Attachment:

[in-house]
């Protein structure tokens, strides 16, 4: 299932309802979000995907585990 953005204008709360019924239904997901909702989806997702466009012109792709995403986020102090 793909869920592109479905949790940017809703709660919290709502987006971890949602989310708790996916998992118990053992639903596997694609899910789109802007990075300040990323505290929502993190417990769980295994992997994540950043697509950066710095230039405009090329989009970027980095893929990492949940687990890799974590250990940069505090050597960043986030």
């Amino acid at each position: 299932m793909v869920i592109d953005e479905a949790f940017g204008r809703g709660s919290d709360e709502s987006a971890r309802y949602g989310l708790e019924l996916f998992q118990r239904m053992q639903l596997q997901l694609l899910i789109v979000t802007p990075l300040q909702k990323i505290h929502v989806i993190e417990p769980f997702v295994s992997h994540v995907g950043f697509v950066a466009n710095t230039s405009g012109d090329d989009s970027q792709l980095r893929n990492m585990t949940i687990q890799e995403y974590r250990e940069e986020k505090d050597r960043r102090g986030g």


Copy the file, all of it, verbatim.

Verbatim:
[in-house]
């Protein structure tokens, strides 16, 4: 299932309802979000995907585990 953005204008709360019924239904997901909702989806997702466009012109792709995403986020102090 793909869920592109479905949790940017809703709660919290709502987006971890949602989310708790996916998992118990053992639903596997694609899910789109802007990075300040990323505290929502993190417990769980295994992997994540950043697509950066710095230039405009090329989009970027980095893929990492949940687990890799974590250990940069505090050597960043986030």
């Amino acid at each position: 299932m793909v869920i592109d953005e479905a949790f940017g204008r809703g709660s919290d709360e709502s987006a971890r309802y949602g989310l708790e019924l996916f998992q118990r239904m053992q639903l596997q997901l694609l899910i789109v979000t802007p990075l300040q909702k990323i505290h929502v989806i993190e417990p769980f997702v295994s992997h994540v995907g950043f697509v950066a466009n710095t230039s405009g012109d090329d989009s970027q792709l980095r893929n990492m585990t949940i687990q890799e995403y974590r250990e940069e986020k505090d050597r960043r102090g986030g």